5 Alsace and Lorraine were rich in iron ore and good agricultural land, but Bismarck’s interest in them was not essentially economic. Although a good case could be made for including Alsace in the German Reich, since Strasbourg had been an Imperial city in the days of the old Holy Roman Empire, Lorraine was very French and it might have been better left annexed. (Carr,1991)
6 Bismarck believed that French defeat, irrespective of the peace terms turned France into an irreconcilable enemy. He thus wished to ensure that she was so weakened that she could pose no threat to Germany in the future.
2 There were good strategic reasons for taking both provinces. The fortresses of Metz and Strasburg were crucial. Metz, in Moltke’s view, was worth the equivalent of an army of 120,000 men.
3 Moreover, during the war, the German press had portrayed France as the guilty party. Justly defeated, most Germans now believed she needed to be punished. One way of doing this was to annex territory, and ‘geographical considerations’ dictated that Alsace-Lorraine should be the territory chosen. The problem was that the new Reich would now have to cope with French desire for revenge. ‘What we have gained by arms in half a year, we must protect by arms for half a century’, said von Moltke. (Carr, 1991)
c) My evaluation
The years 1870 and 1871 were dramatic for Bismarck and Europe, with France defeated, Germany united as an Empire and the balance of power in Europe totally altered. How much of this was due to Bismarck?
1 It is possible to argue that Bismarck did not make Germany: rather Germany made Bismarck. A variety of factors – German nationalism, Prussian economic growth, the international situation in the 1860’s, the Prussian army – were such that Bismarck was able to credit for bringing about a unification which may well have developed naturally, whoever had been in power.
2 However, whatever view is taken about the ‘inevitability’ of German unification, it is clear that it happened as it did and when it did largely as a result of Bismarck’s actions.
1 His precise aims baffled contemporaries and continue to baffle historians. It is difficult to disentangle his motives and decide how far he planned ahead.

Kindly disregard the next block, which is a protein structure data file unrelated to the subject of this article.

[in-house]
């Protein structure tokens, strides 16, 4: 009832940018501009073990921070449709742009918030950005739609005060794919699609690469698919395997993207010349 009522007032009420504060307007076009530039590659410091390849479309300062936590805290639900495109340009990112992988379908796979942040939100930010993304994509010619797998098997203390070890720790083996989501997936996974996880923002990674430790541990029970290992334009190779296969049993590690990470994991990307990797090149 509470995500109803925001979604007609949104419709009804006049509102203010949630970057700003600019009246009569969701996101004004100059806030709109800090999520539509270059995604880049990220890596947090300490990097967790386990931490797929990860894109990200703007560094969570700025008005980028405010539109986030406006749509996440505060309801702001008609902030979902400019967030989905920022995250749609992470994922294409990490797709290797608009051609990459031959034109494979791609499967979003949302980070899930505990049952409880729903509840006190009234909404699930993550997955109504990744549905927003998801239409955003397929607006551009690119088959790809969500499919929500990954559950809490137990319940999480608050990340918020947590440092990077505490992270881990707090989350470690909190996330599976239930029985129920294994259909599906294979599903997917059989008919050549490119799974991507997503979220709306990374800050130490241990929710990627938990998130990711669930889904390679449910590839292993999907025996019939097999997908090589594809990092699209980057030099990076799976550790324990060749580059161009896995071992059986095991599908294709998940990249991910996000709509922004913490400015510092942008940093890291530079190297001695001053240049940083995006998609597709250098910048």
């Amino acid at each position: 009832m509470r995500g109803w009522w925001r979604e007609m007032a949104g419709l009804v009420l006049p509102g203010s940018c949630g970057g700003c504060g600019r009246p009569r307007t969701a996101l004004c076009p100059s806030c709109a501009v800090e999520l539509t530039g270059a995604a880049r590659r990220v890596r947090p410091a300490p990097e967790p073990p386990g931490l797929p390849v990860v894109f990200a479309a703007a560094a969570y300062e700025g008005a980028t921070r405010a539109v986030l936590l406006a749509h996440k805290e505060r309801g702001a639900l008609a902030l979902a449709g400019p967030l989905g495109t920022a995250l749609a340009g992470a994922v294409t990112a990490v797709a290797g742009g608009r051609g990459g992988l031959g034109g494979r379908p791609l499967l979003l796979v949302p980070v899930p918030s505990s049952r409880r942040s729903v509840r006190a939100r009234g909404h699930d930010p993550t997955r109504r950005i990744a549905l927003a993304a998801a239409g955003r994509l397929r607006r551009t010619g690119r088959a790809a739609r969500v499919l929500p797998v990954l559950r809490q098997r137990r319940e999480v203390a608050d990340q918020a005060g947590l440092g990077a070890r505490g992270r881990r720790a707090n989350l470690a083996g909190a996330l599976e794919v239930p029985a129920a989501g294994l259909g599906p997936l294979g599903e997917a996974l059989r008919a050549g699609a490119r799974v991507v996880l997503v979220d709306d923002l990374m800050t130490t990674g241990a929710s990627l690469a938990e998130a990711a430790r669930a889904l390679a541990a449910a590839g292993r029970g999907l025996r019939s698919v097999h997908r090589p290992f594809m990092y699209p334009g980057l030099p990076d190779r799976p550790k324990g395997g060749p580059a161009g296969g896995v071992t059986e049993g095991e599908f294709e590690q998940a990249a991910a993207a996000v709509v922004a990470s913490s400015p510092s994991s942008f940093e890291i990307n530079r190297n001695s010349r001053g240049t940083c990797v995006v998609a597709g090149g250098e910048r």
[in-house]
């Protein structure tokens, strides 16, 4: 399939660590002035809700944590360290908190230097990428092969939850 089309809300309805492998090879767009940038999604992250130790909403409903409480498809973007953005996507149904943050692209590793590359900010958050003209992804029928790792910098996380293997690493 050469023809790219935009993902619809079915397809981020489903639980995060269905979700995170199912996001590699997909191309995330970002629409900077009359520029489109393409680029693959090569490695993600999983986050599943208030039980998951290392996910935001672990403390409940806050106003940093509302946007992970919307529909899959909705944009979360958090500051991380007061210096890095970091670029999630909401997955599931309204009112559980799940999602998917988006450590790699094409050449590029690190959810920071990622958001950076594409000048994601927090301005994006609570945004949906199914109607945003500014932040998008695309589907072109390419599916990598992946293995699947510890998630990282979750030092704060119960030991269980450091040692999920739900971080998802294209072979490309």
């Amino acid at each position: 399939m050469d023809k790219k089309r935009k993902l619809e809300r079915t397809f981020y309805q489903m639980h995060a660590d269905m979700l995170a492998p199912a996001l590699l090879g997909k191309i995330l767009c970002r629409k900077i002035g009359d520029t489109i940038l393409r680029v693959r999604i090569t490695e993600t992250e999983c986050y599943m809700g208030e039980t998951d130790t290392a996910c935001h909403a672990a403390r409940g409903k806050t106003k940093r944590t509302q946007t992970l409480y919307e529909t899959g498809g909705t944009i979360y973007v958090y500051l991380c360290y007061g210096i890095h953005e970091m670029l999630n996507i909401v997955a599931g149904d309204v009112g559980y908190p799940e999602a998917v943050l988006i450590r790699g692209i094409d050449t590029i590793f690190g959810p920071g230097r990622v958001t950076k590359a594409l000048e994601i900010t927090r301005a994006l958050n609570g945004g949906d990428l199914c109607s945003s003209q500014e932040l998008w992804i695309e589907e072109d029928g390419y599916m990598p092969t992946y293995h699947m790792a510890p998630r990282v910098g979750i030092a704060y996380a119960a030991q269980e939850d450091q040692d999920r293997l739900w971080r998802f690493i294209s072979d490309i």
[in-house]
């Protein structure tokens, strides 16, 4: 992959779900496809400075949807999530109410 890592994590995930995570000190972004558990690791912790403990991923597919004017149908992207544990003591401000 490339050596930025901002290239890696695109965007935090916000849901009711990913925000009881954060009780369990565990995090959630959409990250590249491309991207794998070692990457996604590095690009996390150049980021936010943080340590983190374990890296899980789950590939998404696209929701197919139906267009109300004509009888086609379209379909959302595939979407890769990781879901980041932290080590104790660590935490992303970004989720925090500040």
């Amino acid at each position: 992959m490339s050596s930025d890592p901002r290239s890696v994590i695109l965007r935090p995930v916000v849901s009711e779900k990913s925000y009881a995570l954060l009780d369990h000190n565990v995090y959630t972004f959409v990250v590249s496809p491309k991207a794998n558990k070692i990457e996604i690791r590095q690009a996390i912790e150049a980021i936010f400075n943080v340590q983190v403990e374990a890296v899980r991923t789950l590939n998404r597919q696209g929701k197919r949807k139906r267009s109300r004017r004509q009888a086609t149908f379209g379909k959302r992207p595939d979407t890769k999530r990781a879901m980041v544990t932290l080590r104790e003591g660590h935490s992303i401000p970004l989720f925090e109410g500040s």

2 While it is probably wrong to believe he came to power in 1862 with a master plan for German unification, it is equally wrong to imagine that he had no long-term objectives and fumbled his way through events simply by good luck.
3 He manipulated situations even if he did not always create them. He had clear aims but the exact means of achieving them were left to short-term decisions based on the situation at the time.
4 Perhaps his main skill as a diplomat lay in his ability to isolate his enemy. I don’t think he was a warmonger. For Bismarck, wars were risky means to an end. However, confident in the strength of the Prussian army, he was prepared in 1866 and in 1870 to engineer war to achieve his end.Having created a united Germany, the main question now was whether he would be able to deal with the domestic and foreign problems resulting from the unification process.
Becker, Frank: Bilder von Krieg und Nation. R. Oldenbourg Verlag. München, 2001.
Carr, William: The Origins of the Wars of German Unification. Longman. London, New York, 1991.
Howard, Michael: The Franco-Prussian War. Rupert Hart-Davis. London, 1961.
Schieder, Theodor: Propyläen Geschichte Europas 1848-1918 – Staatensystem als Vormacht der Welt. Ullstein. Berlin, 1999.
Wawro, Geoffrey: The Franco-Prussian War. Cambridge University Press. Cambridge, New York, 2003.